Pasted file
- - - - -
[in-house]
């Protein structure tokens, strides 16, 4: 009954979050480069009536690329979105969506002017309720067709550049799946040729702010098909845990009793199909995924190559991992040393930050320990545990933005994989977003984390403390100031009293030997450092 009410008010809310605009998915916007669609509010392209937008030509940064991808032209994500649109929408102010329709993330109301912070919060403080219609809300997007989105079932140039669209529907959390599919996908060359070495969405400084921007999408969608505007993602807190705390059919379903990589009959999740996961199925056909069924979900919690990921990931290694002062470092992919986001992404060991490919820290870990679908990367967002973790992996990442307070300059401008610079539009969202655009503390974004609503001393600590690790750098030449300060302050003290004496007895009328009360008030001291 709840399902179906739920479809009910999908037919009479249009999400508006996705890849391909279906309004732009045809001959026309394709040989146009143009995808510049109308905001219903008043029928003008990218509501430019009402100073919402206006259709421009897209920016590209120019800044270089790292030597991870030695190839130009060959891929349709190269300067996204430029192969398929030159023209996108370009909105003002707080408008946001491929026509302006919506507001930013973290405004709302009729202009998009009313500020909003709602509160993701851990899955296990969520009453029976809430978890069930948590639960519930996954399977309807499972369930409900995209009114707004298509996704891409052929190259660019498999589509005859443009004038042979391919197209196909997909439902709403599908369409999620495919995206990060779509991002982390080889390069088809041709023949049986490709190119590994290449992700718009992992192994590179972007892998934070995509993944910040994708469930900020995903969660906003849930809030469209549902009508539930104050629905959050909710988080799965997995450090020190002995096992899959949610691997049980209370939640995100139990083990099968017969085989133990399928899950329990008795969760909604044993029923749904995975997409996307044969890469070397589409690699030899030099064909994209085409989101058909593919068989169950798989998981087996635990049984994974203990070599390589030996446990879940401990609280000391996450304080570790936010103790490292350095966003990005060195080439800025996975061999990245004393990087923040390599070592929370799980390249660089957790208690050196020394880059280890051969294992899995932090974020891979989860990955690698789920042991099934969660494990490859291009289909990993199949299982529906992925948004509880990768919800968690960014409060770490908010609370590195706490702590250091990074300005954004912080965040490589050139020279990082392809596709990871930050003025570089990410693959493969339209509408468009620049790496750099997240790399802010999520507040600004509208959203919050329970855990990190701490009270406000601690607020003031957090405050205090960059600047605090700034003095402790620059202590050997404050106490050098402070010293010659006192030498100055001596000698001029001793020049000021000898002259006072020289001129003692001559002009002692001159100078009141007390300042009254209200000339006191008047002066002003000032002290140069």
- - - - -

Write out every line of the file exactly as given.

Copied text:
[in-house]
């Protein structure tokens, strides 16, 4: 009954979050480069009536690329979105969506002017309720067709550049799946040729702010098909845990009793199909995924190559991992040393930050320990545990933005994989977003984390403390100031009293030997450092 009410008010809310605009998915916007669609509010392209937008030509940064991808032209994500649109929408102010329709993330109301912070919060403080219609809300997007989105079932140039669209529907959390599919996908060359070495969405400084921007999408969608505007993602807190705390059919379903990589009959999740996961199925056909069924979900919690990921990931290694002062470092992919986001992404060991490919820290870990679908990367967002973790992996990442307070300059401008610079539009969202655009503390974004609503001393600590690790750098030449300060302050003290004496007895009328009360008030001291 709840399902179906739920479809009910999908037919009479249009999400508006996705890849391909279906309004732009045809001959026309394709040989146009143009995808510049109308905001219903008043029928003008990218509501430019009402100073919402206006259709421009897209920016590209120019800044270089790292030597991870030695190839130009060959891929349709190269300067996204430029192969398929030159023209996108370009909105003002707080408008946001491929026509302006919506507001930013973290405004709302009729202009998009009313500020909003709602509160993701851990899955296990969520009453029976809430978890069930948590639960519930996954399977309807499972369930409900995209009114707004298509996704891409052929190259660019498999589509005859443009004038042979391919197209196909997909439902709403599908369409999620495919995206990060779509991002982390080889390069088809041709023949049986490709190119590994290449992700718009992992192994590179972007892998934070995509993944910040994708469930900020995903969660906003849930809030469209549902009508539930104050629905959050909710988080799965997995450090020190002995096992899959949610691997049980209370939640995100139990083990099968017969085989133990399928899950329990008795969760909604044993029923749904995975997409996307044969890469070397589409690699030899030099064909994209085409989101058909593919068989169950798989998981087996635990049984994974203990070599390589030996446990879940401990609280000391996450304080570790936010103790490292350095966003990005060195080439800025996975061999990245004393990087923040390599070592929370799980390249660089957790208690050196020394880059280890051969294992899995932090974020891979989860990955690698789920042991099934969660494990490859291009289909990993199949299982529906992925948004509880990768919800968690960014409060770490908010609370590195706490702590250091990074300005954004912080965040490589050139020279990082392809596709990871930050003025570089990410693959493969339209509408468009620049790496750099997240790399802010999520507040600004509208959203919050329970855990990190701490009270406000601690607020003031957090405050205090960059600047605090700034003095402790620059202590050997404050106490050098402070010293010659006192030498100055001596000698001029001793020049000021000898002259006072020289001129003692001559002009002692001159100078009141007390300042009254209200000339006191008047002066002003000032002290140069």